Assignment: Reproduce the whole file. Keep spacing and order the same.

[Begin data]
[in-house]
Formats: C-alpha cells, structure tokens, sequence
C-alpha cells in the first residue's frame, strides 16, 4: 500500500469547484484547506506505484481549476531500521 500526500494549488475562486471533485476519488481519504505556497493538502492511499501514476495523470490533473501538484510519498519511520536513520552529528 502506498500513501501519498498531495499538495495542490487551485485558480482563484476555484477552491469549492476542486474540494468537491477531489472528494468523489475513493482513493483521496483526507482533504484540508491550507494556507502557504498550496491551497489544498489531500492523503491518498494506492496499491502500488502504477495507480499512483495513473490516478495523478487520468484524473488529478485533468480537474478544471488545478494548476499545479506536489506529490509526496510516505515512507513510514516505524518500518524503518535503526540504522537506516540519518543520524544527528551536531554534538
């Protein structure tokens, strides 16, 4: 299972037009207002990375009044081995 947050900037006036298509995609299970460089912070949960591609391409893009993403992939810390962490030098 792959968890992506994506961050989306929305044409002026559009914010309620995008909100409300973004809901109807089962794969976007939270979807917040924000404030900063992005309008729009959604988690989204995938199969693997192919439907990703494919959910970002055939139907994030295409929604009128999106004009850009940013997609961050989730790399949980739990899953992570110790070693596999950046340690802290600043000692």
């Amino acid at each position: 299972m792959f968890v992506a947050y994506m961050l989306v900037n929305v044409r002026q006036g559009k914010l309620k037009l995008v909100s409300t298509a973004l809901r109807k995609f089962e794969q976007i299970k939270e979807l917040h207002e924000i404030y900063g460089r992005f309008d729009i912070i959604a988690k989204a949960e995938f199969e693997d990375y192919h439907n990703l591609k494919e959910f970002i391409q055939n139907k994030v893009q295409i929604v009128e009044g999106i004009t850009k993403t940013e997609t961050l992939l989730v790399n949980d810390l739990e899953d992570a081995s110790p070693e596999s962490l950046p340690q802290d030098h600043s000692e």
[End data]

[in-house]
Formats: C-alpha cells, structure tokens, sequence
C-alpha cells in the first residue's frame, strides 16, 4: 500500500469547484484547506506505484481549476531500521 500526500494549488475562486471533485476519488481519504505556497493538502492511499501514476495523470490533473501538484510519498519511520536513520552529528 502506498500513501501519498498531495499538495495542490487551485485558480482563484476555484477552491469549492476542486474540494468537491477531489472528494468523489475513493482513493483521496483526507482533504484540508491550507494556507502557504498550496491551497489544498489531500492523503491518498494506492496499491502500488502504477495507480499512483495513473490516478495523478487520468484524473488529478485533468480537474478544471488545478494548476499545479506536489506529490509526496510516505515512507513510514516505524518500518524503518535503526540504522537506516540519518543520524544527528551536531554534538
């Protein structure tokens, strides 16, 4: 299972037009207002990375009044081995 947050900037006036298509995609299970460089912070949960591609391409893009993403992939810390962490030098 792959968890992506994506961050989306929305044409002026559009914010309620995008909100409300973004809901109807089962794969976007939270979807917040924000404030900063992005309008729009959604988690989204995938199969693997192919439907990703494919959910970002055939139907994030295409929604009128999106004009850009940013997609961050989730790399949980739990899953992570110790070693596999950046340690802290600043000692």
């Amino acid at each position: 299972m792959f968890v992506a947050y994506m961050l989306v900037n929305v044409r002026q006036g559009k914010l309620k037009l995008v909100s409300t298509a973004l809901r109807k995609f089962e794969q976007i299970k939270e979807l917040h207002e924000i404030y900063g460089r992005f309008d729009i912070i959604a988690k989204a949960e995938f199969e693997d990375y192919h439907n990703l591609k494919e959910f970002i391409q055939n139907k994030v893009q295409i929604v009128e009044g999106i004009t850009k993403t940013e997609t961050l992939l989730v790399n949980d810390l739990e899953d992570a081995s110790p070693e596999s962490l950046p340690q802290d030098h600043s000692e």